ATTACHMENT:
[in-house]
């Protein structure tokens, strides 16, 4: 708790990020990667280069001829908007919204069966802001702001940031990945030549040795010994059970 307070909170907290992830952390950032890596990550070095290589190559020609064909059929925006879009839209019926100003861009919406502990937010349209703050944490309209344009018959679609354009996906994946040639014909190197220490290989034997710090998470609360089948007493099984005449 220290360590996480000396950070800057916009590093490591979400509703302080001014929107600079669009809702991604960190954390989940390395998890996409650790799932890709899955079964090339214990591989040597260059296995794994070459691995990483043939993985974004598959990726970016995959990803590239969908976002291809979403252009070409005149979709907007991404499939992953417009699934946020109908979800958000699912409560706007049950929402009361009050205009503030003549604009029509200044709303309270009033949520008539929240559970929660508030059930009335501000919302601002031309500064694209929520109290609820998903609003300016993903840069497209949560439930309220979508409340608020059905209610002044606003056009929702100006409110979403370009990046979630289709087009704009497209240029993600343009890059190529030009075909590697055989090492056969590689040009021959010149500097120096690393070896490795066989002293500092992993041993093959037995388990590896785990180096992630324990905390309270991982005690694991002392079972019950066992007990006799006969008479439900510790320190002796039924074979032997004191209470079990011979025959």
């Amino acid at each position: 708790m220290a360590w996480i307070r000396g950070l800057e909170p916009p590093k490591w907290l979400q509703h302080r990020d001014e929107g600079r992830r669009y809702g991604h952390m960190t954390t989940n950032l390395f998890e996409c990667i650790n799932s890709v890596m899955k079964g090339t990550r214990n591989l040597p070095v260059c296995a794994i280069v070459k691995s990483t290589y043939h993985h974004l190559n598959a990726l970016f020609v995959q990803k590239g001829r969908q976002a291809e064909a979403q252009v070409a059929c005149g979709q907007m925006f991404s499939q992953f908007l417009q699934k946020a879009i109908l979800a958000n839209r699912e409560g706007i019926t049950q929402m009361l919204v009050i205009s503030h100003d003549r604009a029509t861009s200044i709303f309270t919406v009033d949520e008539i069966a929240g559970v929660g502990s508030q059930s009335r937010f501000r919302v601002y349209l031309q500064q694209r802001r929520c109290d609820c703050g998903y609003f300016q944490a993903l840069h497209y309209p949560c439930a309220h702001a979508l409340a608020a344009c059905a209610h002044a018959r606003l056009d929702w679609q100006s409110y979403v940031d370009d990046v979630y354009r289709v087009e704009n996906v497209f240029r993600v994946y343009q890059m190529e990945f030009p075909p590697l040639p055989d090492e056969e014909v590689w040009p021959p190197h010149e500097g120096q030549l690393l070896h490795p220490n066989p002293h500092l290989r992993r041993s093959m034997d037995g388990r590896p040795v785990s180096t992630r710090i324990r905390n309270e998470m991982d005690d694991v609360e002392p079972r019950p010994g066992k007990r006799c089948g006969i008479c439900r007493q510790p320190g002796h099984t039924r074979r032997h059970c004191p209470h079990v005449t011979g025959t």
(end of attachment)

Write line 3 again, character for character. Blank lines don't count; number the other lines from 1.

């Amino acid at each position: 708790m220290a360590w996480i307070r000396g950070l800057e909170p916009p590093k490591w907290l979400q509703h302080r990020d001014e929107g600079r992830r669009y809702g991604h952390m960190t954390t989940n950032l390395f998890e996409c990667i650790n799932s890709v890596m899955k079964g090339t990550r214990n591989l040597p070095v260059c296995a794994i280069v070459k691995s990483t290589y043939h993985h974004l190559n598959a990726l970016f020609v995959q990803k590239g001829r969908q976002a291809e064909a979403q252009v070409a059929c005149g979709q907007m925006f991404s499939q992953f908007l417009q699934k946020a879009i109908l979800a958000n839209r699912e409560g706007i019926t049950q929402m009361l919204v009050i205009s503030h100003d003549r604009a029509t861009s200044i709303f309270t919406v009033d949520e008539i069966a929240g559970v929660g502990s508030q059930s009335r937010f501000r919302v601002y349209l031309q500064q694209r802001r929520c109290d609820c703050g998903y609003f300016q944490a993903l840069h497209y309209p949560c439930a309220h702001a979508l409340a608020a344009c059905a209610h002044a018959r606003l056009d929702w679609q100006s409110y979403v940031d370009d990046v979630y354009r289709v087009e704009n996906v497209f240029r993600v994946y343009q890059m190529e990945f030009p075909p590697l040639p055989d090492e056969e014909v590689w040009p021959p190197h010149e500097g120096q030549l690393l070896h490795p220490n066989p002293h500092l290989r992993r041993s093959m034997d037995g388990r590896p040795v785990s180096t992630r710090i324990r905390n309270e998470m991982d005690d694991v609360e002392p079972r019950p010994g066992k007990r006799c089948g006969i008479c439900r007493q510790p320190g002796h099984t039924r074979r032997h059970c004191p209470h079990v005449t011979g025959t």